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The Gift

movie reviewmovie reviewmovie review out of 4

All-Reviews.com Movie Review: The Gift

Starring: Cate Blanchett, Greg Kinnear
Director: Sam Raimi
Rated: R
RunTime: 112 Minutes
Release Date: January 2001
Genres: Suspense, Thriller


*Also starring: Gary Cole, Stuart Greer, Katie Holmes, Giovanni Ribisi, Hilary Swank, Michael Jeter, Danny Elfman



Review by Harvey Karten
No Rating Supplied

Perhaps it's no fair to compare Dominik Moll's excellent Hitchcockian thriller "With a Friend Like Harry" to Sam Raimi's "The Gift." Moll does not include a psychic in his more earthy tale of an unfortuitous meeting between an ordinary guy who teaches French to Japanese students in Paris and an old school chum he meets in a gas station rest room. While Raimi's story features at least two psychos who feel threatened by a psychic, Moll does better by focusing on just one. "With a Friend Like Harry" gains suspense by avoiding special effects: more is less in that murder mystery. "The Gift" is the sort of movie that makes one think of novels that begin "It Was a Dark and Stormy Night." Unoriginal? That would be the way to describe Raimi's by-the-numbers tingler which for all its supernatural elements lacks the exceptional performances he got out of his actors in "A Simple Plan"--his previous work that like "The Gift," deals with an event that snowballs into a tsunami of tension. To Raimi's credit this time around, though, he keeps the occultism on a short leash, tossing in just a single cheap bathtub shot that could have come out of Robert Zemeckis's "What Lies Beneath."

This southern Gothic yarn, filmed in Savannah, Georgia, is set in the backwoods of that state, a place whose residents may no longer leave their doors unlocked by whose wooden houses bear fragile doors and windows easily accessible to people with evil thoughts on their mind. The principal character, Annie Wilson (Cate Blanchett), is a psychic who feels guilty that she was unable to foresee and thereby prevent her husband's death a year earlier in an explosion. With three kids a small social security check, she makes a modest living with her deck of cards, acting more as the town's would-be social worker than anything resembling a gypsy fortune teller. But her gift is not without drawbacks. While she counsels the physically absued Valerie Barksdale (Hilary Swank) to leave her redneck husband Donnie (Keanu Reeves), she and her three young children are threatened by the violent knave. When the beaten and bloodied body of the whorish Jessica King (Katie Holmes) turns up in a pond on Donnie's property, Donnie becomes the chief suspect. But while Annie might let sleeping dogs lie, delighted that this creep is behind bars where he can beat up no more women, her moral sense tells her that he may not be the murderer.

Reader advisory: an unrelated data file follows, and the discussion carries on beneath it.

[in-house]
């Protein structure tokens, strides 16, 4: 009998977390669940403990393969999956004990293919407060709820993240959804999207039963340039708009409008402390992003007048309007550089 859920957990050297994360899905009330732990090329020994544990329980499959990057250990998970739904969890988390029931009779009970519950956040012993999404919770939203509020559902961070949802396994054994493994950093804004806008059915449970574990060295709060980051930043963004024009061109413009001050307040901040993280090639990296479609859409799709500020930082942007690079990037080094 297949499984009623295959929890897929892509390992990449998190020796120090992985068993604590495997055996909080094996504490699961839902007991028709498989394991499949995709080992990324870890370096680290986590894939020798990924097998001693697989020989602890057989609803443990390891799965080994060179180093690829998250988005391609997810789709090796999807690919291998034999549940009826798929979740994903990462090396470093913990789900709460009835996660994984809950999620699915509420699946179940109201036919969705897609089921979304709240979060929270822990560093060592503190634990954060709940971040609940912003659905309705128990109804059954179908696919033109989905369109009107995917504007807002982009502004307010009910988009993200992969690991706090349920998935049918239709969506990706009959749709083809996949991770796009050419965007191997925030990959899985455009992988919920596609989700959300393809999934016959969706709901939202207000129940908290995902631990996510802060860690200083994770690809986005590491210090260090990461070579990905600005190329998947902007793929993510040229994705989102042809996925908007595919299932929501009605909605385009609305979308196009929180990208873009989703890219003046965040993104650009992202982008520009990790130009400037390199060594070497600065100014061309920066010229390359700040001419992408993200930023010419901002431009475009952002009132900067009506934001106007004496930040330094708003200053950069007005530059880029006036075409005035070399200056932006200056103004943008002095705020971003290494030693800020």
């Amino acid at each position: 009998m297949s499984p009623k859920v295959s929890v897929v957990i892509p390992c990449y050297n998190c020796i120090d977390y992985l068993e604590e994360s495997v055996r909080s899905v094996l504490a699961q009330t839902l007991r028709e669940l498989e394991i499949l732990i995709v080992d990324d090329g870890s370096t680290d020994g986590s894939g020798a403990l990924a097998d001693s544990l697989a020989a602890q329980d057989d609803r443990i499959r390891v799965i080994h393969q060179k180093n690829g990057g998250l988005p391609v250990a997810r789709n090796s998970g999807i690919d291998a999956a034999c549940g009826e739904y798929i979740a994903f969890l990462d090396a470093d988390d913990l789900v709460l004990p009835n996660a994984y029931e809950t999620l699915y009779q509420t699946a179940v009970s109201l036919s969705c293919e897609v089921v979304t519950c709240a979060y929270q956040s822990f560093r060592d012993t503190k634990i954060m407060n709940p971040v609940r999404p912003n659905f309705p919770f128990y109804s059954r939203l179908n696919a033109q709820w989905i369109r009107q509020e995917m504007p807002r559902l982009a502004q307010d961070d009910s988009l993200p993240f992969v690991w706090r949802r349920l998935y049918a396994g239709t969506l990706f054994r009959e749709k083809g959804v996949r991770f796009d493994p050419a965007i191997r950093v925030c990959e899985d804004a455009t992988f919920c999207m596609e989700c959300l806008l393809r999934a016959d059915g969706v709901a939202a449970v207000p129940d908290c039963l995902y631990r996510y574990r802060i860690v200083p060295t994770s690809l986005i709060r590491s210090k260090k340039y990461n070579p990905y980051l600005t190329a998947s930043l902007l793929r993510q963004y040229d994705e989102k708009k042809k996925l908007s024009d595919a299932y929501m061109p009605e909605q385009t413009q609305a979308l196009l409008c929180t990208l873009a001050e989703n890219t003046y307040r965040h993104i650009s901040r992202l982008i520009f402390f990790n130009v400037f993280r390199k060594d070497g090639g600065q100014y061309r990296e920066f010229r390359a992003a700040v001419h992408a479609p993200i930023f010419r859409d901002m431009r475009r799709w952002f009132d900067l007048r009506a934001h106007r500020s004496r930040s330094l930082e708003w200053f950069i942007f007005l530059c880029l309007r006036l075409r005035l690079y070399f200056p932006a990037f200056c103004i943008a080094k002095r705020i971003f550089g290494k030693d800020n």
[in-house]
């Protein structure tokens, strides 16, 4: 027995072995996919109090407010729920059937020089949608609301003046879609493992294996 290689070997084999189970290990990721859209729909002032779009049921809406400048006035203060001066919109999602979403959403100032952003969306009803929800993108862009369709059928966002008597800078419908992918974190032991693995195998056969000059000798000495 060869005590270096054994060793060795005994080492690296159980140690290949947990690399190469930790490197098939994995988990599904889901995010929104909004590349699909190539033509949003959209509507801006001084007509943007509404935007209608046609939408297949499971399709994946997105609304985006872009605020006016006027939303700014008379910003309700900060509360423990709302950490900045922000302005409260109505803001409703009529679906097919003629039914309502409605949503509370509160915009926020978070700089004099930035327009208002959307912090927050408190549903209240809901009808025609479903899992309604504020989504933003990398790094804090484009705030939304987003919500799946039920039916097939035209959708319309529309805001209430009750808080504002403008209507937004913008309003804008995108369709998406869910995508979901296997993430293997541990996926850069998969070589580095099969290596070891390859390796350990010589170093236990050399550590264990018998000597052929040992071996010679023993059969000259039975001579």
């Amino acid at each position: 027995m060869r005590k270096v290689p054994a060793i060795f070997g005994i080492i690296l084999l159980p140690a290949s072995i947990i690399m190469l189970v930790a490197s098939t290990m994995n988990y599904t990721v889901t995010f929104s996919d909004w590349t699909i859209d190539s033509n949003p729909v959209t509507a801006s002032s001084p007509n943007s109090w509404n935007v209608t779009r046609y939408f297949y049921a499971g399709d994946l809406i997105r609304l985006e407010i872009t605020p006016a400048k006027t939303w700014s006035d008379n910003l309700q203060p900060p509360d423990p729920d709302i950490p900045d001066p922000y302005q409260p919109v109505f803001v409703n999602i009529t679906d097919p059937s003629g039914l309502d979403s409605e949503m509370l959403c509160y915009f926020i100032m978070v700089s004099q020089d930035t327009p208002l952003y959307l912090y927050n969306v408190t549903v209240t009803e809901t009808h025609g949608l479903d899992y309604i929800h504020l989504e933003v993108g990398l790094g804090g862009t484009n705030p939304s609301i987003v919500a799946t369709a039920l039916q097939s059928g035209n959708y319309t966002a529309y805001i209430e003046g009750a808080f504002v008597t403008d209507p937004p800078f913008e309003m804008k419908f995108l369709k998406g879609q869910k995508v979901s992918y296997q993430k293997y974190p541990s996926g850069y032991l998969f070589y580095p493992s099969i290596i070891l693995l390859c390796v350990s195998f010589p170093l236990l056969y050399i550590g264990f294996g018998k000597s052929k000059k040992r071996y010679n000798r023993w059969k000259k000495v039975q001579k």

As "The Gift" turns into a whodunnit, we in the audience place our bets on the perp's identity. Could that be Jessica's fiance, the handsome but considerably older school principal Wayne Collins (Greg Kinnear)? Or perhaps the convicted man's wife, who suspects Jessica of having an affair with her husband? Maybe the evildoer is the off-the-wall nut-case garage mechanic, Buddy Cole (Giovanina Ribisi), whose soul is tainted with a fierce anger toward his father and whose periodic tantrums show him physically and psychologically capable of irrational mayhem.

Cate Blanchett does show her breadth, her ability to play nothing short of Queen Elizabeth in one year and a poor, working girl in the boonies now. But Raimi has given Giovannia Ribisi, whose energy was nicely channeled in his performance as a stockbroker in the excellent "Boiler Room," an off-the-wall demeanor that simply does not ring true. Raimi seems unsure whether to make Billy Bob Thornton and Tom Epperson's script into something of the "Exorcist" genre or a typical whodunnit mystery, but in either case "The Gift," scheduled for a holiday release, is of the sort that has stuffed many a Christmas stocking for decades.

Copyright 2001 Harvey Karten

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